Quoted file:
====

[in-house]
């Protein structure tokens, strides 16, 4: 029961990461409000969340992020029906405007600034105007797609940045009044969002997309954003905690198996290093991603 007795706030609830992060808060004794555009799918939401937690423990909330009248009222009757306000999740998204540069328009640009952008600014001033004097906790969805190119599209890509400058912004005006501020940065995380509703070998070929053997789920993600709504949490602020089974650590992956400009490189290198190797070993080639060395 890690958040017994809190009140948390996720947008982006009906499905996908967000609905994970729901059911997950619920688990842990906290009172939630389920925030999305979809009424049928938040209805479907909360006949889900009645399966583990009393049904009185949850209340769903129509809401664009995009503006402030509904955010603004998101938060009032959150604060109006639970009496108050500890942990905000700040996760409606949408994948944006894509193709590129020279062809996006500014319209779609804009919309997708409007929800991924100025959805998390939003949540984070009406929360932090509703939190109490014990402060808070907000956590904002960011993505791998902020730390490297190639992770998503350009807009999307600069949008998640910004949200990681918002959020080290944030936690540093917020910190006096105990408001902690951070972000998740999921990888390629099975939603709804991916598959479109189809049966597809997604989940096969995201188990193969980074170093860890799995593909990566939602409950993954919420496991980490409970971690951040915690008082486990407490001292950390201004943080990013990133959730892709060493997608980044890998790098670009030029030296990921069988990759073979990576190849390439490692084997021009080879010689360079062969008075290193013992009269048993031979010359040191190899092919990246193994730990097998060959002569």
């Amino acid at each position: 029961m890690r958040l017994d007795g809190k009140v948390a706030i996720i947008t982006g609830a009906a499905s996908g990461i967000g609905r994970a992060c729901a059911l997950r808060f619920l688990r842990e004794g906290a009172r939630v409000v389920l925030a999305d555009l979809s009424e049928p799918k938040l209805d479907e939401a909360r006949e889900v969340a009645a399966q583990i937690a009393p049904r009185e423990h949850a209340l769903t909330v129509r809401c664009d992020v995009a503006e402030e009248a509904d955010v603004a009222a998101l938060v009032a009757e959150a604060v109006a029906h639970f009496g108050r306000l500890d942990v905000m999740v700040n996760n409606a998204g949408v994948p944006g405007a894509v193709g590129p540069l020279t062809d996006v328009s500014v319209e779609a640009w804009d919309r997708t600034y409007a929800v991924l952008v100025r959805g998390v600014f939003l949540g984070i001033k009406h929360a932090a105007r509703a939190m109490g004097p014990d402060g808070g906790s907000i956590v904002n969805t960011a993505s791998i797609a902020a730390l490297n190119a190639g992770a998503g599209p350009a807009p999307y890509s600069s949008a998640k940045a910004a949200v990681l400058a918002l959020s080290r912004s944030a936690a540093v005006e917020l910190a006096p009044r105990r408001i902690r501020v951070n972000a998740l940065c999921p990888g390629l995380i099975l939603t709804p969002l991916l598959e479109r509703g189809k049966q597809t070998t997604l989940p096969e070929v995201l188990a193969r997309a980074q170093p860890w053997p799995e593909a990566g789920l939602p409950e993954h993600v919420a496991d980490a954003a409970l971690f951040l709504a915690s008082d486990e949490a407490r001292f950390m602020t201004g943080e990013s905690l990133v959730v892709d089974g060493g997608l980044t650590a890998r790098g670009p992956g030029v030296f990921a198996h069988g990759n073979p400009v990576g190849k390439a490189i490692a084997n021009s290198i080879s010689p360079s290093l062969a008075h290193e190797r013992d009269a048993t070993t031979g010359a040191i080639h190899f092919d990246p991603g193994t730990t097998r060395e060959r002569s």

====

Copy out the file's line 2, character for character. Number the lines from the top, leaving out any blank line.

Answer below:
């Protein structure tokens, strides 16, 4: 029961990461409000969340992020029906405007600034105007797609940045009044969002997309954003905690198996290093991603 007795706030609830992060808060004794555009799918939401937690423990909330009248009222009757306000999740998204540069328009640009952008600014001033004097906790969805190119599209890509400058912004005006501020940065995380509703070998070929053997789920993600709504949490602020089974650590992956400009490189290198190797070993080639060395 890690958040017994809190009140948390996720947008982006009906499905996908967000609905994970729901059911997950619920688990842990906290009172939630389920925030999305979809009424049928938040209805479907909360006949889900009645399966583990009393049904009185949850209340769903129509809401664009995009503006402030509904955010603004998101938060009032959150604060109006639970009496108050500890942990905000700040996760409606949408994948944006894509193709590129020279062809996006500014319209779609804009919309997708409007929800991924100025959805998390939003949540984070009406929360932090509703939190109490014990402060808070907000956590904002960011993505791998902020730390490297190639992770998503350009807009999307600069949008998640910004949200990681918002959020080290944030936690540093917020910190006096105990408001902690951070972000998740999921990888390629099975939603709804991916598959479109189809049966597809997604989940096969995201188990193969980074170093860890799995593909990566939602409950993954919420496991980490409970971690951040915690008082486990407490001292950390201004943080990013990133959730892709060493997608980044890998790098670009030029030296990921069988990759073979990576190849390439490692084997021009080879010689360079062969008075290193013992009269048993031979010359040191190899092919990246193994730990097998060959002569």